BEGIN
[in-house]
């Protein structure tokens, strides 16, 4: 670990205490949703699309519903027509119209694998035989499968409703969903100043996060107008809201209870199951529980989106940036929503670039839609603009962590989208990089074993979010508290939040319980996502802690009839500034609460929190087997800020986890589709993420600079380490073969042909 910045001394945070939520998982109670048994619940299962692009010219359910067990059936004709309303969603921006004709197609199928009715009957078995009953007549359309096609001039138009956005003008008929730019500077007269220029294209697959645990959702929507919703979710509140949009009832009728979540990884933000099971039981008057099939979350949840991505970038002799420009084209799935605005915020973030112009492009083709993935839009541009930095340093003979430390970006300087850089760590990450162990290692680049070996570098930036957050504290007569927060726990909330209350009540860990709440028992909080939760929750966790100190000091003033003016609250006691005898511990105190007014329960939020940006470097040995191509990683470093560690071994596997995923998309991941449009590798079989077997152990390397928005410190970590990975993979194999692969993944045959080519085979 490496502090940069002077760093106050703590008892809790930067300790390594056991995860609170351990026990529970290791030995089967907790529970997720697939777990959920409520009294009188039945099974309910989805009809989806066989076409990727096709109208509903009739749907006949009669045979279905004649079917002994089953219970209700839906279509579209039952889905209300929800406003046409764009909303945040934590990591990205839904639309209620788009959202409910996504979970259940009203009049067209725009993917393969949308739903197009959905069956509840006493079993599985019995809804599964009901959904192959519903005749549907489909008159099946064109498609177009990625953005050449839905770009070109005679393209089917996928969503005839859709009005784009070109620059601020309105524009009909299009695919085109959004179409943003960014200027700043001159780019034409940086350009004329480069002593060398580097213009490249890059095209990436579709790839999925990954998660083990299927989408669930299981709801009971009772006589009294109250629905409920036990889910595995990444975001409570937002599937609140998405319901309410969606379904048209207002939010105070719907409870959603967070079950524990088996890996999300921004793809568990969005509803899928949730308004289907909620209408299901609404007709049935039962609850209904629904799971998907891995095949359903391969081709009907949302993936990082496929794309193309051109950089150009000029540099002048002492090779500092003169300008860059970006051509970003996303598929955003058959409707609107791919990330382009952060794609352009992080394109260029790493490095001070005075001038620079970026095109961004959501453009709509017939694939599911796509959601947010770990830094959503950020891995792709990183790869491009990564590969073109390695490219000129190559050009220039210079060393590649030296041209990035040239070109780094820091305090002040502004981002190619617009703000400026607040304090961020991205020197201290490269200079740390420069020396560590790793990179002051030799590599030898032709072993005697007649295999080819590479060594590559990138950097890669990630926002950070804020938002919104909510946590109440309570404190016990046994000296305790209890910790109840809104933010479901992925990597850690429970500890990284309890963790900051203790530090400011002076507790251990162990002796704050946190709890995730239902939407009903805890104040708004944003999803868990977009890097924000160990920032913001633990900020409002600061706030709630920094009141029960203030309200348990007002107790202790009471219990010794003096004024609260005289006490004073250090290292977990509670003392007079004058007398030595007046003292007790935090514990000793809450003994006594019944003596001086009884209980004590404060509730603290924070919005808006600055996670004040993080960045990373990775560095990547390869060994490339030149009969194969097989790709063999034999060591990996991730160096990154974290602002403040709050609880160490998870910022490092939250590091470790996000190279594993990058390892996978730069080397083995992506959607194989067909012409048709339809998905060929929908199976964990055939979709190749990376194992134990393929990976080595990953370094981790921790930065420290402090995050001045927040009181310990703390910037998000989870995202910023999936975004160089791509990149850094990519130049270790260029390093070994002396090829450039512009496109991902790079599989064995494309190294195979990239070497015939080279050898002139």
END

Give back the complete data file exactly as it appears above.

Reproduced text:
[in-house]
């Protein structure tokens, strides 16, 4: 670990205490949703699309519903027509119209694998035989499968409703969903100043996060107008809201209870199951529980989106940036929503670039839609603009962590989208990089074993979010508290939040319980996502802690009839500034609460929190087997800020986890589709993420600079380490073969042909 910045001394945070939520998982109670048994619940299962692009010219359910067990059936004709309303969603921006004709197609199928009715009957078995009953007549359309096609001039138009956005003008008929730019500077007269220029294209697959645990959702929507919703979710509140949009009832009728979540990884933000099971039981008057099939979350949840991505970038002799420009084209799935605005915020973030112009492009083709993935839009541009930095340093003979430390970006300087850089760590990450162990290692680049070996570098930036957050504290007569927060726990909330209350009540860990709440028992909080939760929750966790100190000091003033003016609250006691005898511990105190007014329960939020940006470097040995191509990683470093560690071994596997995923998309991941449009590798079989077997152990390397928005410190970590990975993979194999692969993944045959080519085979 490496502090940069002077760093106050703590008892809790930067300790390594056991995860609170351990026990529970290791030995089967907790529970997720697939777990959920409520009294009188039945099974309910989805009809989806066989076409990727096709109208509903009739749907006949009669045979279905004649079917002994089953219970209700839906279509579209039952889905209300929800406003046409764009909303945040934590990591990205839904639309209620788009959202409910996504979970259940009203009049067209725009993917393969949308739903197009959905069956509840006493079993599985019995809804599964009901959904192959519903005749549907489909008159099946064109498609177009990625953005050449839905770009070109005679393209089917996928969503005839859709009005784009070109620059601020309105524009009909299009695919085109959004179409943003960014200027700043001159780019034409940086350009004329480069002593060398580097213009490249890059095209990436579709790839999925990954998660083990299927989408669930299981709801009971009772006589009294109250629905409920036990889910595995990444975001409570937002599937609140998405319901309410969606379904048209207002939010105070719907409870959603967070079950524990088996890996999300921004793809568990969005509803899928949730308004289907909620209408299901609404007709049935039962609850209904629904799971998907891995095949359903391969081709009907949302993936990082496929794309193309051109950089150009000029540099002048002492090779500092003169300008860059970006051509970003996303598929955003058959409707609107791919990330382009952060794609352009992080394109260029790493490095001070005075001038620079970026095109961004959501453009709509017939694939599911796509959601947010770990830094959503950020891995792709990183790869491009990564590969073109390695490219000129190559050009220039210079060393590649030296041209990035040239070109780094820091305090002040502004981002190619617009703000400026607040304090961020991205020197201290490269200079740390420069020396560590790793990179002051030799590599030898032709072993005697007649295999080819590479060594590559990138950097890669990630926002950070804020938002919104909510946590109440309570404190016990046994000296305790209890910790109840809104933010479901992925990597850690429970500890990284309890963790900051203790530090400011002076507790251990162990002796704050946190709890995730239902939407009903805890104040708004944003999803868990977009890097924000160990920032913001633990900020409002600061706030709630920094009141029960203030309200348990007002107790202790009471219990010794003096004024609260005289006490004073250090290292977990509670003392007079004058007398030595007046003292007790935090514990000793809450003994006594019944003596001086009884209980004590404060509730603290924070919005808006600055996670004040993080960045990373990775560095990547390869060994490339030149009969194969097989790709063999034999060591990996991730160096990154974290602002403040709050609880160490998870910022490092939250590091470790996000190279594993990058390892996978730069080397083995992506959607194989067909012409048709339809998905060929929908199976964990055939979709190749990376194992134990393929990976080595990953370094981790921790930065420290402090995050001045927040009181310990703390910037998000989870995202910023999936975004160089791509990149850094990519130049270790260029390093070994002396090829450039512009496109991902790079599989064995494309190294195979990239070497015939080279050898002139």